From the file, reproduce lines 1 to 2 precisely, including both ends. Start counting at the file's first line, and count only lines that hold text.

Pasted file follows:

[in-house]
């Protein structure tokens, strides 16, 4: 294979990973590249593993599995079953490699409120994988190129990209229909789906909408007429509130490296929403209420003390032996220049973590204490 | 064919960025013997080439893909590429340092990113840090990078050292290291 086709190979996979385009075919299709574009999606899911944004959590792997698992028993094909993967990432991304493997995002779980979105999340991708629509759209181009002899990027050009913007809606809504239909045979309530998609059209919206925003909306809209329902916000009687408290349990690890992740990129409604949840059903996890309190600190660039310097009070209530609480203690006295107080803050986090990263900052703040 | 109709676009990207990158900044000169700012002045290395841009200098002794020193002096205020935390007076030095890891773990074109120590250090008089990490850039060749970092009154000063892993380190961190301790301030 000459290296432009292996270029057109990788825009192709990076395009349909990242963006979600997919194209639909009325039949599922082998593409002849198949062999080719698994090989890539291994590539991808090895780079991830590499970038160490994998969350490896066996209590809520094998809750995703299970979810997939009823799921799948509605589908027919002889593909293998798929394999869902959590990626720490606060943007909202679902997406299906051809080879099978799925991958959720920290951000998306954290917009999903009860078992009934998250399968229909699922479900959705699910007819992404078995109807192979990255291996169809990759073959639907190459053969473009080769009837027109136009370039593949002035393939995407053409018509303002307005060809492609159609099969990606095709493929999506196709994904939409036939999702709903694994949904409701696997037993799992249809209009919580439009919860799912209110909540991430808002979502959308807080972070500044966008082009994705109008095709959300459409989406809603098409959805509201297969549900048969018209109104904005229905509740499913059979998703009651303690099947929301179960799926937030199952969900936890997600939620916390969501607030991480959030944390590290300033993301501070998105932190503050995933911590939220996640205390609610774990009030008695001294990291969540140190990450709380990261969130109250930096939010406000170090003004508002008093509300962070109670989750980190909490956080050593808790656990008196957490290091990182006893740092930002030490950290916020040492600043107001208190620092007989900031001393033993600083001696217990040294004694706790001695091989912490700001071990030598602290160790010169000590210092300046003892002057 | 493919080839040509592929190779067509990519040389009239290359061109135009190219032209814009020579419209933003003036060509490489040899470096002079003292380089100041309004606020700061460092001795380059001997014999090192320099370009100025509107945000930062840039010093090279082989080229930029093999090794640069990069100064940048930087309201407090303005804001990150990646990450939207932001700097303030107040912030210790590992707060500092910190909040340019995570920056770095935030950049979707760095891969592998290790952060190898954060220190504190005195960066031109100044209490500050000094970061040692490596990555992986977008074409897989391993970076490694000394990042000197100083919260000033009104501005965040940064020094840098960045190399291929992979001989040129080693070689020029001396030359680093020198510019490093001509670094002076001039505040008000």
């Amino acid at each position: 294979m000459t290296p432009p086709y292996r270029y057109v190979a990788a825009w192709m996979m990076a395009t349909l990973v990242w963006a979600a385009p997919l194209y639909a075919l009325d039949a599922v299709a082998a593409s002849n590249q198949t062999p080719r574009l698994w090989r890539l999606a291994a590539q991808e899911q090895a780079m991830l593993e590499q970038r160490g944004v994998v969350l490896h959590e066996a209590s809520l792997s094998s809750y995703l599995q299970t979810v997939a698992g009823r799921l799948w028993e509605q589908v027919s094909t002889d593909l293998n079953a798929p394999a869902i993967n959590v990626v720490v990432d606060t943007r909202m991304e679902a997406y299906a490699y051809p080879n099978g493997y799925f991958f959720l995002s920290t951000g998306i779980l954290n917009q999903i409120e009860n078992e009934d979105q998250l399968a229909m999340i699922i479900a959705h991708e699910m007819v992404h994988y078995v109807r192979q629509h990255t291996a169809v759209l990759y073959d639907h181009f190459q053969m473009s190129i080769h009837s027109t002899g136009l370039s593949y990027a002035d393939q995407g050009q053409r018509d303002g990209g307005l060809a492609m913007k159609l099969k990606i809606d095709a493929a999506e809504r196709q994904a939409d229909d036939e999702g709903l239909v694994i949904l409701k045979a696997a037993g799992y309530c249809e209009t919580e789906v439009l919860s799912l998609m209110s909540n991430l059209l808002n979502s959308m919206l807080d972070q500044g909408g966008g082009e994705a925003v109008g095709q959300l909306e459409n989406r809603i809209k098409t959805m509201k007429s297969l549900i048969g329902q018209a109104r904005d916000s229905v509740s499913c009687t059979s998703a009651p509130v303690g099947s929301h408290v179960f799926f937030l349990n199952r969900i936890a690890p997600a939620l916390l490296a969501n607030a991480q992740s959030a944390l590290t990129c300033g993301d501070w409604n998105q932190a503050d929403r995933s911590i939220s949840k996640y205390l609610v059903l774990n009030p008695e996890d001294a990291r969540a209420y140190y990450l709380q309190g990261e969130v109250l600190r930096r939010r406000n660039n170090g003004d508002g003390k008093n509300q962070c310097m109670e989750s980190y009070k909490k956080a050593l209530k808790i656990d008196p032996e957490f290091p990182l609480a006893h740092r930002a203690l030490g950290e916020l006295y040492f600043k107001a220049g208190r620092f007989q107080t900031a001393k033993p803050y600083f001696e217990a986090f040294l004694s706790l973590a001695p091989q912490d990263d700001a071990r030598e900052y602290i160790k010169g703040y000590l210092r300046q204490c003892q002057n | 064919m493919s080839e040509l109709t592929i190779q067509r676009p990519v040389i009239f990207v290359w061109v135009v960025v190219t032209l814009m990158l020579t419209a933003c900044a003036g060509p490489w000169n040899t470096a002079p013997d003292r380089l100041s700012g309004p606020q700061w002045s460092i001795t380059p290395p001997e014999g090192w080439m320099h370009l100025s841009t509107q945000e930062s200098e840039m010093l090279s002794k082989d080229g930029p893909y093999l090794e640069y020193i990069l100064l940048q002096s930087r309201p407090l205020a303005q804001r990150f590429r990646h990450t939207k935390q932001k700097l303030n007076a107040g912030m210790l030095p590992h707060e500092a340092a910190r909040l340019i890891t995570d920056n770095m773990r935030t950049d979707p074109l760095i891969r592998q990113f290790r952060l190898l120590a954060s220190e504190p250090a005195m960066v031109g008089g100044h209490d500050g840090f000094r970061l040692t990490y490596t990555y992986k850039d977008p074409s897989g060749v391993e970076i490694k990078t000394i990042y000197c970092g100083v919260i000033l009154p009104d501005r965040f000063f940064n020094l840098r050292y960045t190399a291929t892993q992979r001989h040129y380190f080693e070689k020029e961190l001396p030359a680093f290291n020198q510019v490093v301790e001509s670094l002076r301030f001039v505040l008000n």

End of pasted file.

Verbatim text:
[in-house]
């Protein structure tokens, strides 16, 4: 294979990973590249593993599995079953490699409120994988190129990209229909789906909408007429509130490296929403209420003390032996220049973590204490 | 064919960025013997080439893909590429340092990113840090990078050292290291 086709190979996979385009075919299709574009999606899911944004959590792997698992028993094909993967990432991304493997995002779980979105999340991708629509759209181009002899990027050009913007809606809504239909045979309530998609059209919206925003909306809209329902916000009687408290349990690890992740990129409604949840059903996890309190600190660039310097009070209530609480203690006295107080803050986090990263900052703040 | 109709676009990207990158900044000169700012002045290395841009200098002794020193002096205020935390007076030095890891773990074109120590250090008089990490850039060749970092009154000063892993380190961190301790301030 000459290296432009292996270029057109990788825009192709990076395009349909990242963006979600997919194209639909009325039949599922082998593409002849198949062999080719698994090989890539291994590539991808090895780079991830590499970038160490994998969350490896066996209590809520094998809750995703299970979810997939009823799921799948509605589908027919002889593909293998798929394999869902959590990626720490606060943007909202679902997406299906051809080879099978799925991958959720920290951000998306954290917009999903009860078992009934998250399968229909699922479900959705699910007819992404078995109807192979990255291996169809990759073959639907190459053969473009080769009837027109136009370039593949002035393939995407053409018509303002307005060809492609159609099969990606095709493929999506196709994904939409036939999702709903694994949904409701696997037993799992249809209009919580439009919860799912209110909540991430808002979502959308807080972070500044966008082009994705109008095709959300459409989406809603098409959805509201297969549900048969018209109104904005229905509740499913059979998703009651303690099947929301179960799926937030199952969900936890997600939620916390969501607030991480959030944390590290300033993301501070998105932190503050995933911590939220996640205390609610774990009030008695001294990291969540140190990450709380990261969130109250930096939010406000170090003004508002008093509300962070109670989750980190909490956080050593808790656990008196957490290091990182006893740092930002030490950290916020040492600043107001208190620092007989900031001393033993600083001696217990040294004694706790001695091989912490700001071990030598602290160790010169000590210092300046003892002057 | 493919080839040509592929190779067509990519040389009239290359061109135009190219032209814009020579419209933003003036060509490489040899470096002079003292380089100041309004606020700061460092001795380059001997014999090192320099370009100025509107945000930062840039010093090279082989080229930029093999090794640069990069100064940048930087309201407090303005804001990150990646990450939207932001700097303030107040912030210790590992707060500092910190909040340019995570920056770095935030950049979707760095891969592998290790952060190898954060220190504190005195960066031109100044209490500050000094970061040692490596990555992986977008074409897989391993970076490694000394990042000197100083919260000033009104501005965040940064020094840098960045190399291929992979001989040129080693070689020029001396030359680093020198510019490093001509670094002076001039505040008000």